GlobalData predicts a decline of 0.1% in global bauxite mine production in 2020. The decline, which is about 344 megatons, is as a result of the short-term suspension of mining activity following the exponential rise in cases of COVID-19 around the world.
Australia, the biggest bauxite producer in the world, could see an increase of 1.9%, roughly 107.2 kilotons, this year. This is largely due to the effective measures that were taken by the Australian government to limit the transmission of the virus during the early stages.
During the first half of 2020, the largest contributor to bauxite mining in Australia, Rio Tinto, announced that production was 24.8megatons, an 8% increase, in comparison to the production of the first half of 2019. They cite growth in production from the Arum mine as the main contributor to the rise.
Additionally, a rise of 6.5% in bauxite production is expected this year from India, which is the fifth biggest producer in the world. This is mainly due to bauxite’s exemption from the country’s 3-week lockdown period.
In China, a decrease of 1.8% is predicted for 2020, even with mines having been operating at full capacity from mid-April.
Furthermore, a 4.2% decline in Brazil’s output is forecasted this year. The depletion of ore grades is the main contributing factor to the decline.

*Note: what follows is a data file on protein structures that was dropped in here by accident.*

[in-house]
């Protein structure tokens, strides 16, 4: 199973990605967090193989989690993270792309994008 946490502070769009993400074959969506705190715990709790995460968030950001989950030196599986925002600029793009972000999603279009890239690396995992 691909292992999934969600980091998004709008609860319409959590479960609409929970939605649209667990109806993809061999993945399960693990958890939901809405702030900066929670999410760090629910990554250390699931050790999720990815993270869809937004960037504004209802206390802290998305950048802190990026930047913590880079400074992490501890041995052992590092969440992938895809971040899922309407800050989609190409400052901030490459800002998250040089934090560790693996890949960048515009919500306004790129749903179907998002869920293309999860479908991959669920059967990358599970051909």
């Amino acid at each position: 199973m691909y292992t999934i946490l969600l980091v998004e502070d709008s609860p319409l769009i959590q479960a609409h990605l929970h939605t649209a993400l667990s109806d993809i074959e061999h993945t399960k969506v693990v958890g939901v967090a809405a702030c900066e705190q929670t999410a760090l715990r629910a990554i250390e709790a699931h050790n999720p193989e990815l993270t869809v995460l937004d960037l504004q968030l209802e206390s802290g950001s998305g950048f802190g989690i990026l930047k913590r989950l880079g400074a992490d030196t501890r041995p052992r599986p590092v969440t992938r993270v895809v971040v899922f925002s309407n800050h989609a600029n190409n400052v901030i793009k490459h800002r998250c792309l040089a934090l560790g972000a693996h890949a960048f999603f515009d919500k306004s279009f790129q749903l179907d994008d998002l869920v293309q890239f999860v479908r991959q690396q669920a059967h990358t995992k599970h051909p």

The COVID-19 pandemic has affected many other countries that produce bauxite on a small scale. This includes Ghana, Jamaica, Guyana, Kazakhstan and Russia. Collectively, they made up 10.8% of bauxite production globally last year. This year, output is expected to decrease to 33.8megatons, a drop from 37megatons, therefore causing their collective production rate to decline to 9.8%.
However, during the forecast period of 2021-2024, growth in production is expected to grow at a compound annual growth rate of 2.8%, reaching 387.4megatons by the year 2024. Guinea, Australia and India are cited to be the main contributors. Besides this, the forecast also shows the output of these countries’ markets increasing from 226.8megatons in the year 2021 to 258.8megatons in the year 2024.
Next year, operations in projects such as the Kindia project in Guinea, are expected to begin. Wholly owned by Anglo-African Minerals, the project is projected to generate saleable production capacity of up to 5megatons annually.
Also in Guinea, regulatory permissions and approvals have concluded for the Garafiri project. The project, whose construction will begin next year, has an estimated saleable production capacity of 3megatons a year. Production is expected to begin during 2022’s third quarter.
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